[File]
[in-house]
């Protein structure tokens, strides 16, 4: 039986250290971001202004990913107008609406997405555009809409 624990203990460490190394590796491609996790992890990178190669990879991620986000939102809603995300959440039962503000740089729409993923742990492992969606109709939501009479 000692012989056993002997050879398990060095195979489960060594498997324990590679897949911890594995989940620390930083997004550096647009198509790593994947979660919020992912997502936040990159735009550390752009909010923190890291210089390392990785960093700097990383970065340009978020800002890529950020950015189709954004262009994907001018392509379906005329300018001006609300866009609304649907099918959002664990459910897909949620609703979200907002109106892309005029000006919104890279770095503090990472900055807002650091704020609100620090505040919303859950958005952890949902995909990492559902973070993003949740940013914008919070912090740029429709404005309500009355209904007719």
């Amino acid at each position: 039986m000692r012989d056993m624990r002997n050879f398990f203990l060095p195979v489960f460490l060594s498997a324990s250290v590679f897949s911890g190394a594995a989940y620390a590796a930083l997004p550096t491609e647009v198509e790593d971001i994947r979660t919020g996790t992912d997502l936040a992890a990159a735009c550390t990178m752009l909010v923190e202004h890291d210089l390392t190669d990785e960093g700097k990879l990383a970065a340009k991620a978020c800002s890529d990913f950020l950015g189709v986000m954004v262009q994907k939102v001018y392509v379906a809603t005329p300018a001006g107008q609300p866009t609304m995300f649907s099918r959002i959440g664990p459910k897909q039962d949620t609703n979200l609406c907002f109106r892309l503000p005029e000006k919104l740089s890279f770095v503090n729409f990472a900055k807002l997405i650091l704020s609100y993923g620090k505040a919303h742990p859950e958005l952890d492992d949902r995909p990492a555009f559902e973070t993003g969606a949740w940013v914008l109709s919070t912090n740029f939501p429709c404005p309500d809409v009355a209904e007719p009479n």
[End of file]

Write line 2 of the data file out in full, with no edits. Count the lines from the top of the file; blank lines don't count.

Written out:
């Protein structure tokens, strides 16, 4: 039986250290971001202004990913107008609406997405555009809409 624990203990460490190394590796491609996790992890990178190669990879991620986000939102809603995300959440039962503000740089729409993923742990492992969606109709939501009479 000692012989056993002997050879398990060095195979489960060594498997324990590679897949911890594995989940620390930083997004550096647009198509790593994947979660919020992912997502936040990159735009550390752009909010923190890291210089390392990785960093700097990383970065340009978020800002890529950020950015189709954004262009994907001018392509379906005329300018001006609300866009609304649907099918959002664990459910897909949620609703979200907002109106892309005029000006919104890279770095503090990472900055807002650091704020609100620090505040919303859950958005952890949902995909990492559902973070993003949740940013914008919070912090740029429709404005309500009355209904007719």